The art of woodworking is not an easy craft to master. Shaping rough wood into smooth furniture can be difficult and frustrating. When the building gets tough, it's always good to remember the why behind the build. For Josh, Ben’s old friend and wood-shop sidekick, the answer is simple. The why is not for fame, applause, or notoriety. Instead, Josh's work is about creating a lasting legacy, namely for his four young children.
“My first solo build was our 12 ft dining room table. When we bought our old house, we needed to fill the large dinning room. I decided to build a table because I loved the idea of our children growing up around one their daddy built. It was an 80-hour labor of love. When I finished it, Emily was pregnant with our first child. We wondered if we would ever need seating for so many! Then, we were surprised to find out we were pregnant with our second child only six months later. Now, six years later, we have four children, two dogs and hardly enough room for the entire family.”
When Josh started woodworking, the process was trying to his patience. As it turns out, turning wood into furniture is easy compared to building children into adults. He wittily compares his experience with different wood species to the demeanor of his kids.
“Cedar is a lot like my oldest son, Sam. Cedar is soft, forgiving, and smells good. He was our first and hardest baby; it felt like he didn’t sleep the first seven months of his life, but he has grown to be pliable and quick to listen when you correct him.
My youngest child, Nora, is just 10 months old. She’s a happy baby and pleasant to work with— kind of like high-grade oak. Oak cuts smooth with no issues.
Teddy, my second son, was born only fifteen months after Sam. It turned out to be a huge blessing because they’re best friends. Teddy is like pine. It’s soft and behaves well. You hit a knot every now and again, but it's pretty easy to get back on track.
I skipped my three-year-old little girl on purpose," Josh laughs.
"Irene is like an exotic hardwood. Maybe Ipe. No, she's much harder than that. She is more like petrified wood. You try to put a blade on it, and it just grinds it out. You need a cutting torch to get through it, but man, it’s beautiful when you finally get it to work with you. She’s very spirited.”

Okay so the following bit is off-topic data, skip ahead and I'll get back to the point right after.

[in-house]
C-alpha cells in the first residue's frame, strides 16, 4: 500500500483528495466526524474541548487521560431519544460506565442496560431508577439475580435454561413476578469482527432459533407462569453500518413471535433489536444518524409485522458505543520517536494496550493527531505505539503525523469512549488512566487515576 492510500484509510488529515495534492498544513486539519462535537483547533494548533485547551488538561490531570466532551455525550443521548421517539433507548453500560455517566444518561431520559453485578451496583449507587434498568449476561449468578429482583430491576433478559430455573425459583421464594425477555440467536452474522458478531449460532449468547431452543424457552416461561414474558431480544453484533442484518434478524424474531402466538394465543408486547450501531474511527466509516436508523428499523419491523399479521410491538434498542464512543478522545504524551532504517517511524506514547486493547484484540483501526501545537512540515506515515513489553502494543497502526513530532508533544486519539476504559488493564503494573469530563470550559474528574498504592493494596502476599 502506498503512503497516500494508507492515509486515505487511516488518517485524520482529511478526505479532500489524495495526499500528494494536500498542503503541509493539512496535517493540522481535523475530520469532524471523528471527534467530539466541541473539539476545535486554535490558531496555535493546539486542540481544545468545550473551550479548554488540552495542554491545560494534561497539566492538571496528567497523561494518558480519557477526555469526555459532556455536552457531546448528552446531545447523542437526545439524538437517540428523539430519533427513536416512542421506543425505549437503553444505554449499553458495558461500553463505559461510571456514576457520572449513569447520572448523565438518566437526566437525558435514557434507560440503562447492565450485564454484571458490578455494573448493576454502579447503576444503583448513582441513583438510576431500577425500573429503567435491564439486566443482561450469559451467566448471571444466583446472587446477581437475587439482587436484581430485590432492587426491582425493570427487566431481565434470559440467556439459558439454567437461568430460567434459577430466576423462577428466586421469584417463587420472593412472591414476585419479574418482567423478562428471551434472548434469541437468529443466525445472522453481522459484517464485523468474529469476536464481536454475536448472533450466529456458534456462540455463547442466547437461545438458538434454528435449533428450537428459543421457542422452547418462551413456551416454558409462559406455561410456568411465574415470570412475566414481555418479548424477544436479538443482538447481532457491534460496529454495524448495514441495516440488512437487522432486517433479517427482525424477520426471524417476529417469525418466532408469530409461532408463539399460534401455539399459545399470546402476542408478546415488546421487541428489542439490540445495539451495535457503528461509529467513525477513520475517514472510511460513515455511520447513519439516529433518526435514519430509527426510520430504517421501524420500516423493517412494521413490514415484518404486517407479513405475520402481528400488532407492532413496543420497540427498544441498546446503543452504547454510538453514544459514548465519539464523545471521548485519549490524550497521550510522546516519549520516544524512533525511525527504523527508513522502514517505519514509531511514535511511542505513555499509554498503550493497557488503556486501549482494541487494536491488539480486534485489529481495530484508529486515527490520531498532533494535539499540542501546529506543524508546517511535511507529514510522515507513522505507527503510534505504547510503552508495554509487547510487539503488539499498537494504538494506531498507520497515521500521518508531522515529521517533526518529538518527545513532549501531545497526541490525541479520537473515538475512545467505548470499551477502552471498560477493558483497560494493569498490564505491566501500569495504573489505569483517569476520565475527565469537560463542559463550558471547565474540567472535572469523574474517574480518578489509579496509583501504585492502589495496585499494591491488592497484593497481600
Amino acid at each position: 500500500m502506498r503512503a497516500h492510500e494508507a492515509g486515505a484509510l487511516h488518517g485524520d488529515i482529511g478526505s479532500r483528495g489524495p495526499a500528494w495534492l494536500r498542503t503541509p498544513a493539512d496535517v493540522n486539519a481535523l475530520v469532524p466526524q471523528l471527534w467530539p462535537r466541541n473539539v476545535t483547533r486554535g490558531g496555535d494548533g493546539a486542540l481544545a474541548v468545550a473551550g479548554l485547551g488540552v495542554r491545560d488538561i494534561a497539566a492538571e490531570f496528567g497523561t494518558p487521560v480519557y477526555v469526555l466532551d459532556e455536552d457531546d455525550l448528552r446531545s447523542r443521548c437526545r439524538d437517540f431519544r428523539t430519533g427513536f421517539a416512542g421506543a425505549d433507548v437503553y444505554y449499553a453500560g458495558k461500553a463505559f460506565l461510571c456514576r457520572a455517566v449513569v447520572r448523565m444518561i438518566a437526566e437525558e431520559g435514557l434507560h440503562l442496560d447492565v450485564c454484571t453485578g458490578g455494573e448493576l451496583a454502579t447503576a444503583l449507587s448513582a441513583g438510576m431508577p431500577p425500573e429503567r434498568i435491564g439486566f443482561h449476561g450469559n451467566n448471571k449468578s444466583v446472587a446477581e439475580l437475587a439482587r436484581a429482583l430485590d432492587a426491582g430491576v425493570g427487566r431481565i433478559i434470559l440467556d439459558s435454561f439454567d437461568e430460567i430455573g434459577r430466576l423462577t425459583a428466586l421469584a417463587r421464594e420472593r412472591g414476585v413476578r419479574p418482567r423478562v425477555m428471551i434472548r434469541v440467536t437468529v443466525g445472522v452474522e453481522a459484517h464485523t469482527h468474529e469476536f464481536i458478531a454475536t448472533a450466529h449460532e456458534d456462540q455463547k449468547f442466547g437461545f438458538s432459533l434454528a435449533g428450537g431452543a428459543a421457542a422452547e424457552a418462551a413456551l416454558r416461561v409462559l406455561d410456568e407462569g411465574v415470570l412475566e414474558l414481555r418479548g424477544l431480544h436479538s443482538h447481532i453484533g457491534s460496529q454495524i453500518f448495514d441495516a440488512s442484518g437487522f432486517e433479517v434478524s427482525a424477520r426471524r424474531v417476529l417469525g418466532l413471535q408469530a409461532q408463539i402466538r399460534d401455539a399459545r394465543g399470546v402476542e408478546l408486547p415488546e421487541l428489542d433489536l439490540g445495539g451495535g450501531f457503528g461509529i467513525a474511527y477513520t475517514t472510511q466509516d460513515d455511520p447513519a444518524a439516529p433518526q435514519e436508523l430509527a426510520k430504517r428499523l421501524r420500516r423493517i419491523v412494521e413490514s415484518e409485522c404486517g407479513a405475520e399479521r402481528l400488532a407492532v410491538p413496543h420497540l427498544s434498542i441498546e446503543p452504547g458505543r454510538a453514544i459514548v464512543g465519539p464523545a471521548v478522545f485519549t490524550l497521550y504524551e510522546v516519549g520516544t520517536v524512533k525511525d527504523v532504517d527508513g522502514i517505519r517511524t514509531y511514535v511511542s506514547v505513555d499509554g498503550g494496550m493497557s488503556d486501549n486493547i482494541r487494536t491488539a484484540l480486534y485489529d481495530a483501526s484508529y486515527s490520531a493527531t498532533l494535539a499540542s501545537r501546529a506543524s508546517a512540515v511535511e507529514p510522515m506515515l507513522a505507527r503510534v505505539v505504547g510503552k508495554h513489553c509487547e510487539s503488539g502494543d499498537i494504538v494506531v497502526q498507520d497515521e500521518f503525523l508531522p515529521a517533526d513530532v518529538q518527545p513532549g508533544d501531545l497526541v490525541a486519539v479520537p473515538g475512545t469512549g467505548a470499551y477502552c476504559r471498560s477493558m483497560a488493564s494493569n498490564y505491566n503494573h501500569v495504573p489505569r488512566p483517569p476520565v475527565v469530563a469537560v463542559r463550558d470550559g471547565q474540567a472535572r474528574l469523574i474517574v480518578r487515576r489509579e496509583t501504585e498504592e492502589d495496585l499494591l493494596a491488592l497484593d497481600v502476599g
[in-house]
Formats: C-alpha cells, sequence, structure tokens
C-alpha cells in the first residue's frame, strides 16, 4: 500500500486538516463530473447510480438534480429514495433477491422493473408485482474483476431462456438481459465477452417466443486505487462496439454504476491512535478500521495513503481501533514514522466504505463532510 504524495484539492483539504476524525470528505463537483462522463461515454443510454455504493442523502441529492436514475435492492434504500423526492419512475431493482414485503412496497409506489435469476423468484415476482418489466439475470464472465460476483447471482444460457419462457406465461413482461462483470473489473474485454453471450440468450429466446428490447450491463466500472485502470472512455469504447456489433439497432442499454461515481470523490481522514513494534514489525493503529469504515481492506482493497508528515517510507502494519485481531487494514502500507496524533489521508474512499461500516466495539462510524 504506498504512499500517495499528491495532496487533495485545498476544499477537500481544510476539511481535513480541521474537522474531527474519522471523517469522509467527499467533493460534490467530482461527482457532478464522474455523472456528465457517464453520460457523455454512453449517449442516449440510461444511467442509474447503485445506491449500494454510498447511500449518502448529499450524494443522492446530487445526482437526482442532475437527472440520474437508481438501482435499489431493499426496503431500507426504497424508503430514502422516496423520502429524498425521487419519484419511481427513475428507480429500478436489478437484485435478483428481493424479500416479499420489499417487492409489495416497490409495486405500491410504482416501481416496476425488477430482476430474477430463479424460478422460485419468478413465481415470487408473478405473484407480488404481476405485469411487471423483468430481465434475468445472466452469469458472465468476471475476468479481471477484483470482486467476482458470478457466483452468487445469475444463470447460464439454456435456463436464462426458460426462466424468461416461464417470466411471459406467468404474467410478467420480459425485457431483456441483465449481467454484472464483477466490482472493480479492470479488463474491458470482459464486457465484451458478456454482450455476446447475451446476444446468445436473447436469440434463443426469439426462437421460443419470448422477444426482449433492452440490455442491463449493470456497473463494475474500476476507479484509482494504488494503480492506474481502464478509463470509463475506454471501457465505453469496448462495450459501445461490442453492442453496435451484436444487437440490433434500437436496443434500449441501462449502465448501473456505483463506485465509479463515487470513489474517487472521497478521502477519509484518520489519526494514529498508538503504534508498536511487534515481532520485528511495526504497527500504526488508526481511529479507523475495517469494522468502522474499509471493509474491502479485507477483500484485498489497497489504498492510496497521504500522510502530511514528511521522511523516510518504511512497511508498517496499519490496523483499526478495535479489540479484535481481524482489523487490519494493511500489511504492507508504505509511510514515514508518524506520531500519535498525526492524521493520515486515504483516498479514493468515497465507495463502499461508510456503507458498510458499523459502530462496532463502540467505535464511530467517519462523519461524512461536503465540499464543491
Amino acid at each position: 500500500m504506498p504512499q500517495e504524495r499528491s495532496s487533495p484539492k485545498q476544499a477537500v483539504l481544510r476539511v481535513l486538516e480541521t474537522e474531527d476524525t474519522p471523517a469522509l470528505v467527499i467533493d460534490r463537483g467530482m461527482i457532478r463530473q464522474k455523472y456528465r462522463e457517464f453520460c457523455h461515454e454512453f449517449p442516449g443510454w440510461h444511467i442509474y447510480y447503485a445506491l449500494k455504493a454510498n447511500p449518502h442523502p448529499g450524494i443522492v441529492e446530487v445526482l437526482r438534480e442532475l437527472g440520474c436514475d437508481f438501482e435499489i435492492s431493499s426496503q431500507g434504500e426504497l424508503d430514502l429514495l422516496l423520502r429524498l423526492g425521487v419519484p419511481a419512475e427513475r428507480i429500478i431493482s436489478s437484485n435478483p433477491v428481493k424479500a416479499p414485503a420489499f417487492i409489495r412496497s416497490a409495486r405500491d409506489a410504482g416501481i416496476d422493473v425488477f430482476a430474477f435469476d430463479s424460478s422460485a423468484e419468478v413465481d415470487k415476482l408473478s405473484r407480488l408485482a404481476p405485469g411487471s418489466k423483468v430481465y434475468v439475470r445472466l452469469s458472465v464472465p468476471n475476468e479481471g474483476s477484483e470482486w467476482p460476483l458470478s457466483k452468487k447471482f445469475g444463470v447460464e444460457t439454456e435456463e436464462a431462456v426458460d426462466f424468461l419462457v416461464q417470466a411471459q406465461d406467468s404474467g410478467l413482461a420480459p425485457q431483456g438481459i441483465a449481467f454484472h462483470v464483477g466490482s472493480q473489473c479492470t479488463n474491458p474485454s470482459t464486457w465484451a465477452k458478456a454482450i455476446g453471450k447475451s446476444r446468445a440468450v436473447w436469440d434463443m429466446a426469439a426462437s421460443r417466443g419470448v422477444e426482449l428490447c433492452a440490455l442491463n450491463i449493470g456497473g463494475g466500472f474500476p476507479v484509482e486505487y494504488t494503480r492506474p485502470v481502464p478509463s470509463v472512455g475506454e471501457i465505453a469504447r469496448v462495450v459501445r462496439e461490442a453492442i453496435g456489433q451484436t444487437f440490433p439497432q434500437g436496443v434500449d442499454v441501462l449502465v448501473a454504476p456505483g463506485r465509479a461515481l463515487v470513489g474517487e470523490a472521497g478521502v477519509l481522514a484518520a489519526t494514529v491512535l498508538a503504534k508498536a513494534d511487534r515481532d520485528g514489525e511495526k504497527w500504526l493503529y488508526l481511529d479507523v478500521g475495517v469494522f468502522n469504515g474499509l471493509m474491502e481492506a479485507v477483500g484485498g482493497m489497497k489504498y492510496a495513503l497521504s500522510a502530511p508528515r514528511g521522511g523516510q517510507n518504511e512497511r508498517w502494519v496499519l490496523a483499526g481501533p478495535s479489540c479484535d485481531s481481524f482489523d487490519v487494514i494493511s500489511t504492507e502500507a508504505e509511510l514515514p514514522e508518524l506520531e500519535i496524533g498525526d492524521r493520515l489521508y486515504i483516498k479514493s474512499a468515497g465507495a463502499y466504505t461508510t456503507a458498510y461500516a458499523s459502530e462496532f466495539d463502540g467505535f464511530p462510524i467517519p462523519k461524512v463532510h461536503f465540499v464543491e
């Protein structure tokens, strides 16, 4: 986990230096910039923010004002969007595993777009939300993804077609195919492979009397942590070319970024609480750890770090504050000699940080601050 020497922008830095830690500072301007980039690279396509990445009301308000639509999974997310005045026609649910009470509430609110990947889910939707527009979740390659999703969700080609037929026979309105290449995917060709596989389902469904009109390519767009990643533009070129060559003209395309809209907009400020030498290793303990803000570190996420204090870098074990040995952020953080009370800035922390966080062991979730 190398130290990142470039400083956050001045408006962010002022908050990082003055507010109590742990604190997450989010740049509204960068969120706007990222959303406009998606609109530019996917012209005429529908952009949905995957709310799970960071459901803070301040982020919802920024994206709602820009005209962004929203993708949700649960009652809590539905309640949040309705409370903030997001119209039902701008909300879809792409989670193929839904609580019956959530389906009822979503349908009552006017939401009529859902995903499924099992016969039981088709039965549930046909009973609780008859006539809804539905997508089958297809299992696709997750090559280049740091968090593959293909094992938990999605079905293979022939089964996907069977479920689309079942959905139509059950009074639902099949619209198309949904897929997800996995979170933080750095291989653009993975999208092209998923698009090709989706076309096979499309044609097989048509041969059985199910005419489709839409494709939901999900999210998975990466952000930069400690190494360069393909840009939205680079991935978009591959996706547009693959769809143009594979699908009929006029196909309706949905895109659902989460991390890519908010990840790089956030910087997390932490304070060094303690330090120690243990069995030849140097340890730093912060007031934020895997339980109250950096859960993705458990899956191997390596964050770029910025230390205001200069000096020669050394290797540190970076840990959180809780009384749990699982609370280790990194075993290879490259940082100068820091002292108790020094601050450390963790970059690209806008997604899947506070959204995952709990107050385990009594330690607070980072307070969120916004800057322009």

Josh has worked on Ben's builds for Home Town since the beginning when their woodshop was in the back of an old drugstore building in downtown Laurel. He recalls his favorite build from Season 5 is the cedar shelves for the Moffett House.
"We had planned to use invisible supports, but we had to modify our plan since the supports were on backorder. We ended up working on those shelves until 3am the night before the reveal. When we went to install them, we came up with an idea to make it visually attractive. The shortest shelf would be on the bottom and aligned to the right. It was a lot of work, but it ended up looking intentional like some tree spreading upward on the wall. That’s kind of the joy of woodworking. You work towards a plan in your mind, but the wood may inspire you to go in a different direction.”
Josh admits that his time in the woodshop is limited due to the responsibilities of raising four children and operating multiple businesses.
“Ben is usually filming 12 hours a day, and I’m generally working on business operations with our partner Jim Rasberry. Neither of us can be in the woodshop as much as we’d like. We both have wood stacked in various corners, and we tell Randy to keep it because it will be something beautiful one day very soon. Randy likes to remind us of the age of each stack like some forester counting ancient tree rings. Some have been there for two or three years if that tells you anything.
Ben designs each piece, and Randy preps the wood and gets everything ready for filming. We’re super appreciative of his craftsmanship. In fact, I think Randy is a better woodworker than me. He is usually the one who finds the flaw in our designs. That’s what’s fun about working with reclaimed wood. You may be working in one direction, but the wood stubbornly refuses to go that way.”
When Josh finds time to get in the woodshop for fun, he sees this craft as a mystery at times. The rhythms of woodworking never change, but ironically, the woodworker does.
“It is tough to woodwork. You have to work and sweat and give up something else to do it well. It’s frustrating when you mis-cut and must cut again. You are trying to bend this hard substance to your will. You’re trying to turn it into the image you see in your head, and the process changes you. You think you’re shaping wood, but then you realize, it's actually shaping you into a more patient person, a more gracious neighbor, and a better parent. And all of this because you were sweating over that pine joist that just wouldn’t bend."
"You set out to build an heirloom piece of furniture thinking that it will be your legacy. But, you find out the wood marked you as much as you marked the wood and that ends up being a longer-lasting legacy."